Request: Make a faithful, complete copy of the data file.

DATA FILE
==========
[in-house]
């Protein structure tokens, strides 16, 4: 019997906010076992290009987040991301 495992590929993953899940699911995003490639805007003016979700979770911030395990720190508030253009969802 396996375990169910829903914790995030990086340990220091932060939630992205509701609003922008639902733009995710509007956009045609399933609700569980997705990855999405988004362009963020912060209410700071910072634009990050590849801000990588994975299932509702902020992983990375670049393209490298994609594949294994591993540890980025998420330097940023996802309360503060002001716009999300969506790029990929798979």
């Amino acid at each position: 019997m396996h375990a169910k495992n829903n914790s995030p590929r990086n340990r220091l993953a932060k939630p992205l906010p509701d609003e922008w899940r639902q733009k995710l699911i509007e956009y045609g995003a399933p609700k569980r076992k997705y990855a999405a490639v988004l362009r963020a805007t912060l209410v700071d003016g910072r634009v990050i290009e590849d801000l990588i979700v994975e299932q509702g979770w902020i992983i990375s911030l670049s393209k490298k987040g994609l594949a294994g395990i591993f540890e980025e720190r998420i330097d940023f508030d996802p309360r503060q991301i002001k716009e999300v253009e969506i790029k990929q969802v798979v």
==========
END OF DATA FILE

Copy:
[in-house]
């Protein structure tokens, strides 16, 4: 019997906010076992290009987040991301 495992590929993953899940699911995003490639805007003016979700979770911030395990720190508030253009969802 396996375990169910829903914790995030990086340990220091932060939630992205509701609003922008639902733009995710509007956009045609399933609700569980997705990855999405988004362009963020912060209410700071910072634009990050590849801000990588994975299932509702902020992983990375670049393209490298994609594949294994591993540890980025998420330097940023996802309360503060002001716009999300969506790029990929798979």
């Amino acid at each position: 019997m396996h375990a169910k495992n829903n914790s995030p590929r990086n340990r220091l993953a932060k939630p992205l906010p509701d609003e922008w899940r639902q733009k995710l699911i509007e956009y045609g995003a399933p609700k569980r076992k997705y990855a999405a490639v988004l362009r963020a805007t912060l209410v700071d003016g910072r634009v990050i290009e590849d801000l990588i979700v994975e299932q509702g979770w902020i992983i990375s911030l670049s393209k490298k987040g994609l594949a294994g395990i591993f540890e980025e720190r998420i330097d940023f508030d996802p309360r503060q991301i002001k716009e999300v253009e969506i790029k990929q969802v798979v």